Years ago in a previous career, my boss gave me some advice on dealing with adverse conditions: “Respond, don’t react.” The word reaction is often accompanied by a couple of other words – knee-jerk – indicating the lack of thought that characterizes most reactions.
Many people believe we’re in a period of financial instability. We do have inflation and problems with some banks, but as a student of history and someone who has been around for seven decades, I can tell you it’s been way worse. Inflation is currently around 6%; in the early ‘80s, it was much higher. (Turkey’s current inflation rate is about 55%, if that helps any.) The Savings & Loan crisis of the late ‘80s saw thousands of savings and loan institutions close and billions lost. In 1932, one in four workers had no work. We survived all of that.
There is a natural inclination to want to react quickly when something happens in the world – the “Don’t just stand there, do something!” syndrome. Usually, the better response is “Don’t just do something, stand there.” The only time to make significant changes in your financial strategy is when your situation changes, not the daily ups and downs of world events. Remember: respond, don’t react. Here are some money tips to employ all the time, but even more so when that voice inside your head screams “Do something!”
Financial Literacy Basics
Make goals: Setting and writing down specific financial goals greatly increases your chances of reaching them. Specific money goals are quantifiable – they have an amount and a date.
Planning: A goal without a plan is just a wish. Plan for worst-case scenarios first. Insurance helps here. Plan for most-likely financial scenarios next. Long-term planning is important here. Plan for best-case scenarios last. Liquidity and flexibility enable you to seize those opportunities.
Retirement: Sign up for your company’s retirement plan the first day you’re eligible. Put as much into the retirement plan as you can. At least get every cent of the company match – it’s free money.
Assets vs. Debt: The asset side of your balance sheet is soft because asset values can change daily. The liabilities side of your balance sheet is hard because debt contracts lock you in. Take on debt reluctantly, and only to pay for things that will pay you back, like housing or improved job skills.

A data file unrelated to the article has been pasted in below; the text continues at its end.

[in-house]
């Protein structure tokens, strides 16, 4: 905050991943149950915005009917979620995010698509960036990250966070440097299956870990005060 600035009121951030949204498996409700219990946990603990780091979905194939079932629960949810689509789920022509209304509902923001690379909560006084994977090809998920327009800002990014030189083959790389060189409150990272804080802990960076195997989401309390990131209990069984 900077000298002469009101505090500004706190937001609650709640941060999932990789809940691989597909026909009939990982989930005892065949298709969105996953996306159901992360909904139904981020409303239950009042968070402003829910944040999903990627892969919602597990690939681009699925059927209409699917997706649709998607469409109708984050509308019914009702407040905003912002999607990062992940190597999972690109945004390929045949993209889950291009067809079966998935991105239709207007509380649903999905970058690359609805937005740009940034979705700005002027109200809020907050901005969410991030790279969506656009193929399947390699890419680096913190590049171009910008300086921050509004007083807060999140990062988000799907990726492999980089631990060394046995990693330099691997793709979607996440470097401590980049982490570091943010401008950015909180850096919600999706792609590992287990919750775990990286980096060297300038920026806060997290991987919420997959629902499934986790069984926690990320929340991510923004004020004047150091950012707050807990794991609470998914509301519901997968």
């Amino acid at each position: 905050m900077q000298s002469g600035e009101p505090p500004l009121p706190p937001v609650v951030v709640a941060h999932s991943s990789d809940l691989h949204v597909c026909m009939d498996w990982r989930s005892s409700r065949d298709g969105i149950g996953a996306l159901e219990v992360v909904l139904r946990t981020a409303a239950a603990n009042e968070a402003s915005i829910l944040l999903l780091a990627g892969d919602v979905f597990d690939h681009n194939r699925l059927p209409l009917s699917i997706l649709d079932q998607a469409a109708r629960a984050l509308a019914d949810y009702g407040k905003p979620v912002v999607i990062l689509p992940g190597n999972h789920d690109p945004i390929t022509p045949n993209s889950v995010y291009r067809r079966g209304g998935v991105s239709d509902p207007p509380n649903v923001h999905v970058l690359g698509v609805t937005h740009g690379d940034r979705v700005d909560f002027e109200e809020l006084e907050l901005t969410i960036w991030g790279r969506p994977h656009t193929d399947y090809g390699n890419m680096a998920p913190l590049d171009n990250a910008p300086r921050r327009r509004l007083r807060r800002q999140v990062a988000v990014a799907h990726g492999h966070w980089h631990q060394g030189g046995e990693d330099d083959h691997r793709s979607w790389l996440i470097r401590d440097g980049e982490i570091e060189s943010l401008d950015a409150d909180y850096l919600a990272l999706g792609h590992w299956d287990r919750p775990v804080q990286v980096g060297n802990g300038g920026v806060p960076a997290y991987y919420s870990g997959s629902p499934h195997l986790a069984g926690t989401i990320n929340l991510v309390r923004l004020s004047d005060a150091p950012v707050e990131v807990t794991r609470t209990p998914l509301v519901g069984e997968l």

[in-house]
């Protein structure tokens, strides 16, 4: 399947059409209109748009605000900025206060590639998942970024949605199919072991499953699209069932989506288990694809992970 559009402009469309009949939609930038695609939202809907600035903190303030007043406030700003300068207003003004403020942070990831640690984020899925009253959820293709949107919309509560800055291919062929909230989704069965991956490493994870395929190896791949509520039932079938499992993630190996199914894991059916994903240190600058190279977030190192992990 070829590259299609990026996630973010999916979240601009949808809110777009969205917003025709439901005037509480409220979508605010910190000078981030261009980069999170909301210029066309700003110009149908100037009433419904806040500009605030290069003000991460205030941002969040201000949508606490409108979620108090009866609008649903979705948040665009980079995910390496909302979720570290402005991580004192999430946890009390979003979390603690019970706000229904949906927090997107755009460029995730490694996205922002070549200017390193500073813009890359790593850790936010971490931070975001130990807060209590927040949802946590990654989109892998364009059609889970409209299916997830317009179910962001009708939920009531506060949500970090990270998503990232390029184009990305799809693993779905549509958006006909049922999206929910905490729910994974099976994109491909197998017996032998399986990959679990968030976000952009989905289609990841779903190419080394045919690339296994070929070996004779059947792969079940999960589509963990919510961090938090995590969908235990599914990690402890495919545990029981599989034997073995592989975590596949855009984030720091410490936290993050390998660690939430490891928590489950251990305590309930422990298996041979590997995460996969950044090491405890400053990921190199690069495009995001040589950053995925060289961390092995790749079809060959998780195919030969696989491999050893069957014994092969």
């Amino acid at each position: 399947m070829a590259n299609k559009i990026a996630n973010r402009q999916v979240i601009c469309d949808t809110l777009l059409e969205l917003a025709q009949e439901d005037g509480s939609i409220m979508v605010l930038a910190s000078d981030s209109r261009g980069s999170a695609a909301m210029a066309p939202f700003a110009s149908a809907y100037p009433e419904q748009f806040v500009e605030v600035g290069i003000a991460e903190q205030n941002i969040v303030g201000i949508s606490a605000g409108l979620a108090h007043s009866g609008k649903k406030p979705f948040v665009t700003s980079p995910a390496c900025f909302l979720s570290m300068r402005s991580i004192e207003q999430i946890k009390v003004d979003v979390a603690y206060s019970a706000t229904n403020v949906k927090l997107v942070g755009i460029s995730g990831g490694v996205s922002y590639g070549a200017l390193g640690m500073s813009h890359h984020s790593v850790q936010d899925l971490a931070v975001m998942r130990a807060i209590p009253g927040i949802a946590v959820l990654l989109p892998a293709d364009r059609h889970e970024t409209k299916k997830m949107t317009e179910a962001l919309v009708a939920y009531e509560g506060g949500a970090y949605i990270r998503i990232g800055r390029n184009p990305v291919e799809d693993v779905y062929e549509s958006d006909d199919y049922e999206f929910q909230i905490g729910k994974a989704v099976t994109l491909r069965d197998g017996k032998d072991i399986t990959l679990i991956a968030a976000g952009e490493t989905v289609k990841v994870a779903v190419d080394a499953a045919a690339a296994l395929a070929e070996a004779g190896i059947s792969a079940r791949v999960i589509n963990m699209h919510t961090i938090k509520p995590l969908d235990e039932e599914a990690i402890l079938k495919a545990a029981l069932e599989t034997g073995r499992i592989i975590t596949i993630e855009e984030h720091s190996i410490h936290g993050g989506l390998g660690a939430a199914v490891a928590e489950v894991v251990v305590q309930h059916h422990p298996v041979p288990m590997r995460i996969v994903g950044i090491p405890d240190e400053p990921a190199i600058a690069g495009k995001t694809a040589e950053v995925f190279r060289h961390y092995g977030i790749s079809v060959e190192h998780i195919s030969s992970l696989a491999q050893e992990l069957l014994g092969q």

Investing: Investment success is roughly 10% investment selection, 20% asset allocation and 70% investor behavior. What you do matters more than what your financial investments do. In the short term, the market is a voting mechanism, but in the long term, it’s a weighing mechanism. Day-to-day market fluctuations mean nothing if you have a long-term horizon.
Wealth vs. Income: Income is what you make; wealth is what you keep. Wealth is affected far more by habits than by income. Patience and persistence are more important than intelligence in creating wealth. To become wealthy, financial independence must supersede social status. Your money has the potential to earn more than you can, but only the money you don’t spend.
Risk tolerance: Risk and reward move in tandem; greater rewards require greater risks. Low risk tolerance is often the product of fear, which is often the product of inadequate financial knowledge. Better financial education reduces fear, increasing risk tolerance and potentially increasing rewards.
Relationships: If and when you decide to settle down with someone, you must both be open about your finances and your views on money. Conflicts over money can kill relationships.
A CFP® professional can help you master these money basics and beyond. Find your CFP® professional at LetsMakeAPlan.org today.
US Inflation Rate by Year From 1929 to 2023
Turkey annual inflation dips to 55.18% in February
Savings and Loan Crisis
Americans React to the Great Depression